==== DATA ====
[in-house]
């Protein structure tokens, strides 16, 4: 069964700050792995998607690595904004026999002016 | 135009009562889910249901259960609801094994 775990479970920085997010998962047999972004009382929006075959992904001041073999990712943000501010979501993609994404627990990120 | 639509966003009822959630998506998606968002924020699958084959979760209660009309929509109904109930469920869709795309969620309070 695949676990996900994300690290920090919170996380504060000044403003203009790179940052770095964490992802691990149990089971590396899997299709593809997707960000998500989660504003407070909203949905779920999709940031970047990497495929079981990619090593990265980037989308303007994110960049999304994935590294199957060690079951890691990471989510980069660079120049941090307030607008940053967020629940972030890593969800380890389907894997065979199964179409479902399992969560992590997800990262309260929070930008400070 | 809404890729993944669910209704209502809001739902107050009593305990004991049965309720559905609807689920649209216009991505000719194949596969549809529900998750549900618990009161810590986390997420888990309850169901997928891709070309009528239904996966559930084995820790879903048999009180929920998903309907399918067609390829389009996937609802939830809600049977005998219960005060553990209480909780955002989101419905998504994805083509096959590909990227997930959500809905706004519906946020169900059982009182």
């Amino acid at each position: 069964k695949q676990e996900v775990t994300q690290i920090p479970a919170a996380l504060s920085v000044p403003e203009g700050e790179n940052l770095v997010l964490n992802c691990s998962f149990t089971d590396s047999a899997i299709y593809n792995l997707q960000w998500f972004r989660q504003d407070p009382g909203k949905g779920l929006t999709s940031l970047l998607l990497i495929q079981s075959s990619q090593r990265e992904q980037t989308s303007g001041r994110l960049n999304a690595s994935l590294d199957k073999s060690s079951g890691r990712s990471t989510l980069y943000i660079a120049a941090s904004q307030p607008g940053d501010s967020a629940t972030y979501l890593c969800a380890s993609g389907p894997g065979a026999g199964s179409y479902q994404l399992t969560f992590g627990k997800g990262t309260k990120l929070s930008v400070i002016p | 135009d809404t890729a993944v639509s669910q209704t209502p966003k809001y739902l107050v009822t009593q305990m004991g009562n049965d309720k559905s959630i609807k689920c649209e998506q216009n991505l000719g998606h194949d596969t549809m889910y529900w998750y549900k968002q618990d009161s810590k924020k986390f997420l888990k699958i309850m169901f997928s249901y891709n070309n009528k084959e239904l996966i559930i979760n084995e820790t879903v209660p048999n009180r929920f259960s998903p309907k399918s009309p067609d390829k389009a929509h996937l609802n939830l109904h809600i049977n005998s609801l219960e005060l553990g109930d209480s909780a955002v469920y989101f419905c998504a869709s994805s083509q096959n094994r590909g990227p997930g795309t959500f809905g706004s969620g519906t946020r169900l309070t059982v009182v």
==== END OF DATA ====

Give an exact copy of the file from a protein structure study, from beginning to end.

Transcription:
[in-house]
């Protein structure tokens, strides 16, 4: 069964700050792995998607690595904004026999002016 | 135009009562889910249901259960609801094994 775990479970920085997010998962047999972004009382929006075959992904001041073999990712943000501010979501993609994404627990990120 | 639509966003009822959630998506998606968002924020699958084959979760209660009309929509109904109930469920869709795309969620309070 695949676990996900994300690290920090919170996380504060000044403003203009790179940052770095964490992802691990149990089971590396899997299709593809997707960000998500989660504003407070909203949905779920999709940031970047990497495929079981990619090593990265980037989308303007994110960049999304994935590294199957060690079951890691990471989510980069660079120049941090307030607008940053967020629940972030890593969800380890389907894997065979199964179409479902399992969560992590997800990262309260929070930008400070 | 809404890729993944669910209704209502809001739902107050009593305990004991049965309720559905609807689920649209216009991505000719194949596969549809529900998750549900618990009161810590986390997420888990309850169901997928891709070309009528239904996966559930084995820790879903048999009180929920998903309907399918067609390829389009996937609802939830809600049977005998219960005060553990209480909780955002989101419905998504994805083509096959590909990227997930959500809905706004519906946020169900059982009182």
């Amino acid at each position: 069964k695949q676990e996900v775990t994300q690290i920090p479970a919170a996380l504060s920085v000044p403003e203009g700050e790179n940052l770095v997010l964490n992802c691990s998962f149990t089971d590396s047999a899997i299709y593809n792995l997707q960000w998500f972004r989660q504003d407070p009382g909203k949905g779920l929006t999709s940031l970047l998607l990497i495929q079981s075959s990619q090593r990265e992904q980037t989308s303007g001041r994110l960049n999304a690595s994935l590294d199957k073999s060690s079951g890691r990712s990471t989510l980069y943000i660079a120049a941090s904004q307030p607008g940053d501010s967020a629940t972030y979501l890593c969800a380890s993609g389907p894997g065979a026999g199964s179409y479902q994404l399992t969560f992590g627990k997800g990262t309260k990120l929070s930008v400070i002016p | 135009d809404t890729a993944v639509s669910q209704t209502p966003k809001y739902l107050v009822t009593q305990m004991g009562n049965d309720k559905s959630i609807k689920c649209e998506q216009n991505l000719g998606h194949d596969t549809m889910y529900w998750y549900k968002q618990d009161s810590k924020k986390f997420l888990k699958i309850m169901f997928s249901y891709n070309n009528k084959e239904l996966i559930i979760n084995e820790t879903v209660p048999n009180r929920f259960s998903p309907k399918s009309p067609d390829k389009a929509h996937l609802n939830l109904h809600i049977n005998s609801l219960e005060l553990g109930d209480s909780a955002v469920y989101f419905c998504a869709s994805s083509q096959n094994r590909g990227p997930g795309t959500f809905g706004s969620g519906t946020r169900l309070t059982v009182v």